Against a backdrop of serious off-field issues, the Lions’ thrilling win over the Chiefs on Friday is a remarkable feat, writes CRAIG LEWIS.
What is going on behind the scenes at the Lions?
It’s a question that came starkly into the spotlight on the eve of the Lions’ clash in Hamilton when it was revealed that head coach Swys de Bruin had left the squad and returned to South Africa.
The official response from the Lions was that his departure was for ‘personal reasons’, but SARugbymag.co.za understands there is far more to this story than meets the eye.
It’s believed that De Bruin has had to contend with outside influence and interference, which compromised and undermined his control over proceedings. It came to a breaking point this week, and ultimately led to his abrupt departure from the squad in the midst of an untenable situation.
To make matters worse, assistant coach Joe Mongalo had to appear in court, where he was convicted on an assault charge relating to an indecent incident that took place when the Lions were on tour in Australia last year.
It meant that Mongalo also found himself on the plane back to South Africa, where he will next be facing an internal disciplinary process at the Lions.
In addition to these disruptions there were two late changes to the Lions’ side, with both Malcolm Marx and Elton Jantjies elevated into the starting lineup despite having been initially named on the bench.
That double change did add some much-needed Springbok experience to the team, but considering that all the off-field distractions have followed back-to-back losses against the Sharks and Brumbies, the Lions were widely expected to suffer another heavy defeat against the Chiefs.
Instead, something entirely different took place.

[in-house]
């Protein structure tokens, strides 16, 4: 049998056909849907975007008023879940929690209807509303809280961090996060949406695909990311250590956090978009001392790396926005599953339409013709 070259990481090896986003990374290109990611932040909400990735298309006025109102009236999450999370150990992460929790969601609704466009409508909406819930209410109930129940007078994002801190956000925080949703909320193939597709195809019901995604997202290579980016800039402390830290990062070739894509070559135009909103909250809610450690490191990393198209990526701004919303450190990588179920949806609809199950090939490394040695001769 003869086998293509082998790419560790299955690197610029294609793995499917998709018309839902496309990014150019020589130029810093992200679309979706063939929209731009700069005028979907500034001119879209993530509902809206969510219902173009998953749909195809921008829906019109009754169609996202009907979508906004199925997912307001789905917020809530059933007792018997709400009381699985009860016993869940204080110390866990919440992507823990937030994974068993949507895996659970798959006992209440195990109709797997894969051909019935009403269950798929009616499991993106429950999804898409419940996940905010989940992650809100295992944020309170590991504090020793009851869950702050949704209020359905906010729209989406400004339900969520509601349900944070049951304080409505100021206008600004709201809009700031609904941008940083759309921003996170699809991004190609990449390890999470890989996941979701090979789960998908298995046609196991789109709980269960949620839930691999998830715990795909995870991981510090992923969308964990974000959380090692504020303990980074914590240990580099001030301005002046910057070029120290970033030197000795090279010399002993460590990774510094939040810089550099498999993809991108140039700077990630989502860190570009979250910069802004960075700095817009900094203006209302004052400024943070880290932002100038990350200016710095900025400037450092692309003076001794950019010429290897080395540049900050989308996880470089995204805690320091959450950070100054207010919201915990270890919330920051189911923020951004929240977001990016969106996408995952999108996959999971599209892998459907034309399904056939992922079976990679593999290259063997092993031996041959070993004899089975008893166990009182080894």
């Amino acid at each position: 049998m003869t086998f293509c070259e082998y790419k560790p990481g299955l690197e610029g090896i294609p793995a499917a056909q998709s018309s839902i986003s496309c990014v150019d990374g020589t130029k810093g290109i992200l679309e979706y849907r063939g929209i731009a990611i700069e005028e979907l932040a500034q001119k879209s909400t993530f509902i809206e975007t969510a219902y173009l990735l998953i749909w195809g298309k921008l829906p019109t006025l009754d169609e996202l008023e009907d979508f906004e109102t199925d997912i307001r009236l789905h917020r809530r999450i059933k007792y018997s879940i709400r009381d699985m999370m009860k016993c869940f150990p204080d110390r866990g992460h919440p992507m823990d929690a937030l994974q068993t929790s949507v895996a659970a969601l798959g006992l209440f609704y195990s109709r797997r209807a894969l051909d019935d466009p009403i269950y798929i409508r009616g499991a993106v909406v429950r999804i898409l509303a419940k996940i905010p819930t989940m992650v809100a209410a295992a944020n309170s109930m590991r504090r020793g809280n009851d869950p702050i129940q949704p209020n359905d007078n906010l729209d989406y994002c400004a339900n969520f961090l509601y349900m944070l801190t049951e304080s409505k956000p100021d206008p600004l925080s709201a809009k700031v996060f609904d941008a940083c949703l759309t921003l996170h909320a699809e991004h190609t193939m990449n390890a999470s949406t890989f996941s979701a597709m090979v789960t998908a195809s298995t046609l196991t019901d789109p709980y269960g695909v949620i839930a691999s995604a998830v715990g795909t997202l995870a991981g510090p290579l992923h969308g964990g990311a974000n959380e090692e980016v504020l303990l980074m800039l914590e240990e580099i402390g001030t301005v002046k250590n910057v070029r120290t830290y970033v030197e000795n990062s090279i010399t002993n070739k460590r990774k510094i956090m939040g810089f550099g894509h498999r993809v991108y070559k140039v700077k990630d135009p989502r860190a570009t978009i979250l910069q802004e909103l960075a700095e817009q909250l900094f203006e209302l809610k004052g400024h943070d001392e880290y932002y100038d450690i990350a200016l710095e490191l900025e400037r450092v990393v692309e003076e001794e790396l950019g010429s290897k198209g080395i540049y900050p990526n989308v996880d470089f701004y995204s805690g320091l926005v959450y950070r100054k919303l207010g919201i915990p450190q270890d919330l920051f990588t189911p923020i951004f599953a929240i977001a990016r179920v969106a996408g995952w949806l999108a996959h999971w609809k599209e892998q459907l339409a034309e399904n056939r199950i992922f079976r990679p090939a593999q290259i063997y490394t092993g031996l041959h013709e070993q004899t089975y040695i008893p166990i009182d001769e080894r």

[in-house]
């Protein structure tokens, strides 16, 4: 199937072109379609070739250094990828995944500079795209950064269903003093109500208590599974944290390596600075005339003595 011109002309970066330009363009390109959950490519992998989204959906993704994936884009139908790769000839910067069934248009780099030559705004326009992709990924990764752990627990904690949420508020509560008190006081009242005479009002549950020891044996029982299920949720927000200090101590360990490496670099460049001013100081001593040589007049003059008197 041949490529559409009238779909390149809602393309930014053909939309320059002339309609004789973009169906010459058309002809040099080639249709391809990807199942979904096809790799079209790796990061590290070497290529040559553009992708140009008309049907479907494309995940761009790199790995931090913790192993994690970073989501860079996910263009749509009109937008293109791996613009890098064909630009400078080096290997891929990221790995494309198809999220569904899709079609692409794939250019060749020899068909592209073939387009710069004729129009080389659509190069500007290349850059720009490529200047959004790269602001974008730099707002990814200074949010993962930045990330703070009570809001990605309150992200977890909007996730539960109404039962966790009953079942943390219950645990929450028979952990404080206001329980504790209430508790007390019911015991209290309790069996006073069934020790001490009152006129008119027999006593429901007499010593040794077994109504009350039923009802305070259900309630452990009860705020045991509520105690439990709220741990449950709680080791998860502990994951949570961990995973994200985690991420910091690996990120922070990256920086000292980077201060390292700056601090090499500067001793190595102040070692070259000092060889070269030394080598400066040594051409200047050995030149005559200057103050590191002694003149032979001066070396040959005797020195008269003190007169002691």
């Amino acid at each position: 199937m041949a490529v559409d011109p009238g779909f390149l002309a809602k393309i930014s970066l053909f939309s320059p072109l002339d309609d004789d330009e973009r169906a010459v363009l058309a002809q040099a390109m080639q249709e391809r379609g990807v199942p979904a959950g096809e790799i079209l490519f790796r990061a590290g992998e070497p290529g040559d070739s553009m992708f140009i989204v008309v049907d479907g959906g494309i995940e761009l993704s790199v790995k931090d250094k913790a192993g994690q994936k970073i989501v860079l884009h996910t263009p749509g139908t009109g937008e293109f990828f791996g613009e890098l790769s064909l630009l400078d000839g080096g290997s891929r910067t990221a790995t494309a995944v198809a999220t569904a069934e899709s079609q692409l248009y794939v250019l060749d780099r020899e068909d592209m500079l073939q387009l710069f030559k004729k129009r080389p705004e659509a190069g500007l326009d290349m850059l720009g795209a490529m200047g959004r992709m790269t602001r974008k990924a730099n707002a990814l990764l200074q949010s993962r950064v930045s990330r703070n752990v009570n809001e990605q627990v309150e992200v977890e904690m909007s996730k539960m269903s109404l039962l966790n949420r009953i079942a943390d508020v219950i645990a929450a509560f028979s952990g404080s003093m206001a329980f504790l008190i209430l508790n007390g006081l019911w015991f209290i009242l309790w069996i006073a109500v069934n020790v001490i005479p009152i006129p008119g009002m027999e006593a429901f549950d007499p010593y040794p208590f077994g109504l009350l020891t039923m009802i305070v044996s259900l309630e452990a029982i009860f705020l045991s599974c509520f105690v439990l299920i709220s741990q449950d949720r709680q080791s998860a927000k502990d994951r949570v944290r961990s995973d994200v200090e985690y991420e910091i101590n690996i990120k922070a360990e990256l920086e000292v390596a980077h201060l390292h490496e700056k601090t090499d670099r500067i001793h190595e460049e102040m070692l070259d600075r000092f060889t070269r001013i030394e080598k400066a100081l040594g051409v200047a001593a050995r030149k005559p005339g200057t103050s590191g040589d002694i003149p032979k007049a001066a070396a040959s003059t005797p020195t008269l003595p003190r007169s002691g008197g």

Despite the absence of their defence coach, the Lions threw themselves into tackle after tackle with a passion and determination that has been all too rarely seen this season.
With the likes of Warren Whiteley, Cyle Brink and Kwagga Smith all revitalising the back row, the Lions suddenly rediscovered their swagger, and deservedly roared into a 20-0 lead at half-time.
Then, despite a late surge from the Chiefs as the Lions looked to be running out of steam, the visitors displayed the necessary guts and gumption to hold on for a famous 23-17 win. It’s a result that speaks volumes about the fighting spirit of a player group that so often celebrates the power of their ‘brotherhood’.
This was a team that had their backs against the wall, but in typical South African fashion found a way to defy the odds and battle their way to victory.
This was a team galvanised in the face of adversity. This was a team assuredly looking each other in the eye and saying: ‘Forget everything else, forget the “suits”, let’s do this for each other. Let’s prove a point.’
At half-time, assistant coach Philip Lemmer hinted at this when he said that the Lions were looking to serve ‘De Bruin’ in his absence, while stand-in coach Ivan van Rooyen suggested that the players had needed to find a way to pull together after a severely disruptive week.
It isn’t going to get any easier for the Lions, though. Next weekend they will face the indomitable Crusaders before returning to a franchise where there is sure to be a number of emergency meetings taking place behind closed doors.
One can only commend the players for finding a way to win on Friday, but some important answers are required around the off-field issues that have suddenly plunged South Africa’s perennial Vodacom Super Rugby pacesetters into a precarious ‘coach-less’ position.
Photo: Jeremy Ward/www.photosport.nz